Whether it’s for helping to rear calves, relief milking or letting a full-time staff member have a few days off, employing casual staff should always be done the same as employing anyone else – the right way.

Long gone are the days of a spouse or teenage son or daughter of someone on the payroll helping out when they can and being slipped a few dollars in return.

But it is these people, plus the retiree looking for an interest, a student needing some extra dollars, or the person who lives down the road that can fill the employment gaps on farms until things return to normal, if they ever will.

Casual employment differs from permanent employment and both the employer and the employee needs to understand the difference.

A casual employee has no expectation of regular work at a set time.

The employer knows the employee can say no to any work offered.

Employing calf rearers, and relief milkers may better suit a fixed-term employment agreement.

These have an end date and set hours that the employee agrees to.

The employment agreement should state the reason for the fixed term and when the fixed term employment will end and why.

Fixed term employment works well for calf rearers, to cover staff on maternity or ACC leave, or when a permanent employee has left before the end of the season and you don’t want to recruit a new person until the next.

Employers have to be careful that casual employment doesn’t become part time work without a change in the employment contract.

If the employee has regular guaranteed work hours, a regular work pattern, or an ongoing expectation of work then they are not casual staff.

So if your mate milks every Sunday evening for you during the season then he is a permanent, or fixed term (until the end of the season), worker and not a casual.

However, if he wants the opportunity to say no every now and then to the Sunday milking, not for sickness, then he is still a casual.

Confusing? It’s probably why it fills up our employment courts. If a casual employee believes they should be on a permanent contract and takes out a personal grievance against you it could cost you thousands.

The best thing is to discuss with the person what both of your expectations are and have it in writing in an employment contract and signed.

But why does it matter whether someone is casual or permanent?

Two reasons – holiday pay and the ability to dismiss them.

Because casual workers don’t work set hours, it is difficult to give them holidays so instead you and they can decide to add 8% to their pay instead. However, there may be changes to this coming in the Holidays Act so keep up to speed on them.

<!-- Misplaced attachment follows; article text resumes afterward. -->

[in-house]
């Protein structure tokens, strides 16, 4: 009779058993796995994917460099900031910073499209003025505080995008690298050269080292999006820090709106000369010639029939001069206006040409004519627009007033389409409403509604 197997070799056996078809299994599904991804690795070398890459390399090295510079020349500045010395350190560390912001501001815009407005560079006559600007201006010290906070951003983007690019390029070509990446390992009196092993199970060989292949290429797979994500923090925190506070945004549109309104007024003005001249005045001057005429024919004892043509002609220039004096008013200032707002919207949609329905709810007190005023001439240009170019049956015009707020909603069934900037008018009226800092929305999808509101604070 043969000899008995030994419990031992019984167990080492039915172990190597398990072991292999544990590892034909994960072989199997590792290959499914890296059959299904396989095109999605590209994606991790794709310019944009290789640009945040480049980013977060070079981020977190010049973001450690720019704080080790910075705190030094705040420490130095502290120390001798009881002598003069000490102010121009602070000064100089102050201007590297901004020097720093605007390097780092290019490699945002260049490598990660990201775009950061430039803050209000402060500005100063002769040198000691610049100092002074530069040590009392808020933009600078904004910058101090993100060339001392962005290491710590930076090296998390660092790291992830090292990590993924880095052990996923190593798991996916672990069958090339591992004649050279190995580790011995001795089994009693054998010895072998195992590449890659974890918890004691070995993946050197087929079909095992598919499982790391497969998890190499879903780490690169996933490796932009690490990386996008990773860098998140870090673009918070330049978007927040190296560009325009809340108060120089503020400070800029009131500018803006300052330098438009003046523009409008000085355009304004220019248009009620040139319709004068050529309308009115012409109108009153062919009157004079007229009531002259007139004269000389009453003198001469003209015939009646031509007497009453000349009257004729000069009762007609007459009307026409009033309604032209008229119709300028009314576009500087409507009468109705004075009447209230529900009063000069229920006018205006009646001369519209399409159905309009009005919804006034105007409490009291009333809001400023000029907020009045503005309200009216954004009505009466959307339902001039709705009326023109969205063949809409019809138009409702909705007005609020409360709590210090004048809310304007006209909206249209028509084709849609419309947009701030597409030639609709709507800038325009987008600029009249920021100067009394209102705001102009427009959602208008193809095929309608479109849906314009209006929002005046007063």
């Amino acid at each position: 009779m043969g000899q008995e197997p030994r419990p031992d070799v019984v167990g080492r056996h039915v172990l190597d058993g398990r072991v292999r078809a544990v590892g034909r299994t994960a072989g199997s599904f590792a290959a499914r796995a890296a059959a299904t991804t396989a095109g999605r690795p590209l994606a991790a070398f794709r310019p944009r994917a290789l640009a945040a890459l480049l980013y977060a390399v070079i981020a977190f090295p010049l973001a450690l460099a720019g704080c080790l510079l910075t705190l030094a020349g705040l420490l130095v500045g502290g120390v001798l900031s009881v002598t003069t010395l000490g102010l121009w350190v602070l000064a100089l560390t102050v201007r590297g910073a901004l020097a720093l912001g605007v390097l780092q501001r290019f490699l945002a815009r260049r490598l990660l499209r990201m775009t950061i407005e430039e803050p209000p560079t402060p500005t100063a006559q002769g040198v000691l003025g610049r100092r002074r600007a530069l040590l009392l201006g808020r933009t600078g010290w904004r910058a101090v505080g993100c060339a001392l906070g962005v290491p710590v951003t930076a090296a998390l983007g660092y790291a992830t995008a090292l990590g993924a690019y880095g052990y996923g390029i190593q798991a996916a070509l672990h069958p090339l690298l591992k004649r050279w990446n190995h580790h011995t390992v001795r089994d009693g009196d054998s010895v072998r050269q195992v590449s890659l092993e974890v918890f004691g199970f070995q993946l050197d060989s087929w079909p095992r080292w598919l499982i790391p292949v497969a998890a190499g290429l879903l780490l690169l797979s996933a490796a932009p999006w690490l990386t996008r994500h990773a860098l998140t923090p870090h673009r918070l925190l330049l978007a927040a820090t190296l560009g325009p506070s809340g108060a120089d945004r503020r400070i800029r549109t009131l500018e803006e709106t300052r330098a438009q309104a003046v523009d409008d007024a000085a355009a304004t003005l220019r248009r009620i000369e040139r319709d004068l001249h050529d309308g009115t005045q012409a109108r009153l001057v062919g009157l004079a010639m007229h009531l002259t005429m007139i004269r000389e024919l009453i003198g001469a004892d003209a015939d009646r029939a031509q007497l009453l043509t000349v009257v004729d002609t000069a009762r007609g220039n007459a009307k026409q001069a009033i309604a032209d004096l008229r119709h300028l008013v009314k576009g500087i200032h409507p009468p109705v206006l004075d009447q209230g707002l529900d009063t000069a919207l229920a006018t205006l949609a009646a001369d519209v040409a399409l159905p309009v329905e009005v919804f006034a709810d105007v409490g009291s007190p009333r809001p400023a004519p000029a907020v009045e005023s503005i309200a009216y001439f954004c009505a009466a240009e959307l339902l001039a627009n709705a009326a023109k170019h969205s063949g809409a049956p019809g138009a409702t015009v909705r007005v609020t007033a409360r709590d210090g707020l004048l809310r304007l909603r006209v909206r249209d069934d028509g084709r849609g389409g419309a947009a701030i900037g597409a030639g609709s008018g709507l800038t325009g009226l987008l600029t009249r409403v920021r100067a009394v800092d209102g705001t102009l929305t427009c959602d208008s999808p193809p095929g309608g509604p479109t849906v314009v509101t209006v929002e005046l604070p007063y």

Also, you don’t have to pay casual staff KiwiSaver but check that one with your accountant or lawyer. If they’re working for more than three months for you, especially if it is on a daily basis, then you probably should be paying KiwiSaver.

Sick leave, bereavement leave and other types of leave might have to be paid to casual staff depending on the number of hours they work each week – again check with your accountant or lawyer.

Dismissing a casual worker is easy – just tell them there is no longer work for them.

As each time a casual employee accepts the offer to work, it’s considered a new period of employment, it’s actually not a formal dismissal if you don’t offer them more work.

However, if an employer sends a casual worker home, say, in the middle of milking and does not pay them for the full milking, when the expectation was that they were to be there, this could mean that they were dismissed. So be careful.

If your casual employee is on a roster, has regular hours, feels they can’t refuse to work for you if you ask them, been employed for longer than six months, and has the expectation of future work from you then they probably are not a casual and should be on a permanent contract.

Even if you are employing kids as casuals you still have to abide by all the rules. You just don’t have to pay the minimum wage for those under 16, although you probably should, especially if they are doing the same work as a 16-year-old would.

Just like for all employees, an employer must keep accurate wage and time records for young staff and if an employee is under 20 their age must also be included in those records as well.

If your employees are under the age of 16, their work hours must be outside of school hours and they must not be between 10pm and 6am so forget them getting the cows in for you for morning milking.

These rules are to make sure, however farm-mad a kid is, that school and exams always come first.

And if you are found out, employers and parents get fined. Don’t be the person who is both!

As well, under 15-year-olds can’t be employed in any area where the work could possibly harm the employee or if the work involves using any machinery.

However, there is a special exception for the agricultural sector which allows young people who are over the age of 12 to use tractors provided they are fully trained or being trained, or they live on the property. There are lots of grey areas here, obviously, so be cautious. Ask the experts.